By contrast, many PhD programmes (candidateships) in well-established science and medical fields are designed to embed successful candidates in research teams, research centres, departments, groups and communities often with a shared and very specific interest on established and ongoing funded research programmes (Horta et al., 2018). This research infrastructure affords candidates on qualification further post-doctoral research study opportunities (Jull, 2023). However, for nurses the lack of a structured research career pathway means many newly completed doctoral graduates, regardless of qualification awarded, return to education, practice, management, and policy roles whilst trying to consolidate their research skills and interests, unable to access ready-made research communities (Farquharson, 2023). A recent inquiry by Farquharson (2023) has successfully illuminated the factors that impede nurses from assuming a leading role in funded research. A lack of multi-disciplinary collaborations and not having access to a research-supportive environment were two key factors. At the end of Dan’s own doctoral education, he found himself in this exact situation, unsure of how to establish himself in this new community. For Aotearoa New Zealand nursing researchers, this dynamic can feel intensified by geographical isolation, and a small population size that promotes a sense of being remote and, possibly, overlooked.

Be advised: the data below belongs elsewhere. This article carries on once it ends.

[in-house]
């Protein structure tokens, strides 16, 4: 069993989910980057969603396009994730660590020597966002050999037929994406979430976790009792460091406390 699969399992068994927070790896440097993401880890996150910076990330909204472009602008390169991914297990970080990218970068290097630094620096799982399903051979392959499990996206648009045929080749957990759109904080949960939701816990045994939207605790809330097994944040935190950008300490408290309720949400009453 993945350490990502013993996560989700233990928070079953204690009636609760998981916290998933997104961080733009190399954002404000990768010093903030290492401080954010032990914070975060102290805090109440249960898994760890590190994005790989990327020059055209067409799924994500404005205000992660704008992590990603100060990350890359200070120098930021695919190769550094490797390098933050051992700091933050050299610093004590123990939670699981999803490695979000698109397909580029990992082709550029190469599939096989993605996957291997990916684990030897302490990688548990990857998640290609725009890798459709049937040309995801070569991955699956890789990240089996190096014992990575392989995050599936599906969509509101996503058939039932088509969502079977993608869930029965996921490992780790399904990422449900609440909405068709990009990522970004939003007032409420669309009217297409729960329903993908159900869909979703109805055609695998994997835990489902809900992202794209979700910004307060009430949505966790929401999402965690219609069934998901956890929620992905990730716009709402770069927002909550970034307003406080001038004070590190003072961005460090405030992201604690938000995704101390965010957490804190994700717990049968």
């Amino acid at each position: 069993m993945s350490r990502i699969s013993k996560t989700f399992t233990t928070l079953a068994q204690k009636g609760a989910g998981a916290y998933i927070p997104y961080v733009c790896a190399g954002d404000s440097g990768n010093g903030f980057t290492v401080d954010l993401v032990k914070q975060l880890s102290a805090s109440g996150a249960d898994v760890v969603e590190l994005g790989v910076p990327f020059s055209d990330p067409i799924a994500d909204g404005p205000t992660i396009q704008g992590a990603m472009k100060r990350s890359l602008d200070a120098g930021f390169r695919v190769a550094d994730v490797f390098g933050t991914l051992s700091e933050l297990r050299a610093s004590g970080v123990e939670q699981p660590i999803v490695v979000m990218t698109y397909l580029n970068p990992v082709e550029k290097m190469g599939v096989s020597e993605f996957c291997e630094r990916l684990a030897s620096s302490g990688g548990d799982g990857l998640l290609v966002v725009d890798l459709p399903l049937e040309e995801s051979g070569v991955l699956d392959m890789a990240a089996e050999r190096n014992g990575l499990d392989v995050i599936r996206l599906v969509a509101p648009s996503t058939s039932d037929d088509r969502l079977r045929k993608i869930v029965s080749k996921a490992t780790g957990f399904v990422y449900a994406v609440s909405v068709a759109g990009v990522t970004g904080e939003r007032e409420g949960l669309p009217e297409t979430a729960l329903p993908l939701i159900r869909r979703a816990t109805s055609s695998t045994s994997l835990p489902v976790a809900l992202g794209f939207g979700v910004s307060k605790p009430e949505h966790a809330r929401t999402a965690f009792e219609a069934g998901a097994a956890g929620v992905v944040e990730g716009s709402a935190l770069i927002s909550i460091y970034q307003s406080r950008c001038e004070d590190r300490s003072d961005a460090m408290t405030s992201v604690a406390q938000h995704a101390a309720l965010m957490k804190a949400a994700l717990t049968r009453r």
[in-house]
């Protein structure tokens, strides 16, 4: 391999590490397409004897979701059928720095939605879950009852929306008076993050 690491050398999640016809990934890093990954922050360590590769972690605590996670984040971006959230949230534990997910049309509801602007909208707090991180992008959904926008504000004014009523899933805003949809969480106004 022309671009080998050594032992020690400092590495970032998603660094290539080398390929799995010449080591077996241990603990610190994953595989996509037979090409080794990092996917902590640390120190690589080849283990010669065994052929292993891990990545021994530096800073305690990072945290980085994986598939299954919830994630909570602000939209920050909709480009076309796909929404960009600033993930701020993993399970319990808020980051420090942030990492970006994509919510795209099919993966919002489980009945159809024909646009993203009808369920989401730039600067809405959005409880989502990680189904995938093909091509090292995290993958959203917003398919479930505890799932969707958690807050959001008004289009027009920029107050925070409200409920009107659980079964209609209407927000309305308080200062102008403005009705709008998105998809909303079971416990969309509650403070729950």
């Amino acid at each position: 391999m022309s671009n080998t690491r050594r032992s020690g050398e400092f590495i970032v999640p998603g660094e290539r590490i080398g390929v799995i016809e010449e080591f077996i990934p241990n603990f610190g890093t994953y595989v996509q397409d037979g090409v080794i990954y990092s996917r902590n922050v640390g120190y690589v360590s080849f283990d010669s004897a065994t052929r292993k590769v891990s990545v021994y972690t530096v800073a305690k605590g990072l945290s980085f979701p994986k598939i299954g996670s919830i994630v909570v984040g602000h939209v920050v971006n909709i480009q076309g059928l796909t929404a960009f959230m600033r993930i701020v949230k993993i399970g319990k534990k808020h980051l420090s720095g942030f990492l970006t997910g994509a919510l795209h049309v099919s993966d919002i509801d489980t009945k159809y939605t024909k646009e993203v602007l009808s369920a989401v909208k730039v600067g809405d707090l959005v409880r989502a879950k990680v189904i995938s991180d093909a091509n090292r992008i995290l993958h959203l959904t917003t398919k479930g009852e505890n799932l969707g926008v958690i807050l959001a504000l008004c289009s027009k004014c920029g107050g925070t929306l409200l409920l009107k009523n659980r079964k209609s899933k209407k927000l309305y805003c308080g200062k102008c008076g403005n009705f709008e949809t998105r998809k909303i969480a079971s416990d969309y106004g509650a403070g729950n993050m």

During the COVID-19 pandemic Aotearoa New Zealand, had globally the strictest and longest border closures and isolation procedures (Hales, 2021). While lockdowns and quarantine measures presented significant challenges for our profession and our colleagues across the globe, it also saw a considerable increase in international communication and research collaboration over the Internet. It was during COVID-19 that Dan’s collaborations with researchers in Aotearoa New Zealand began.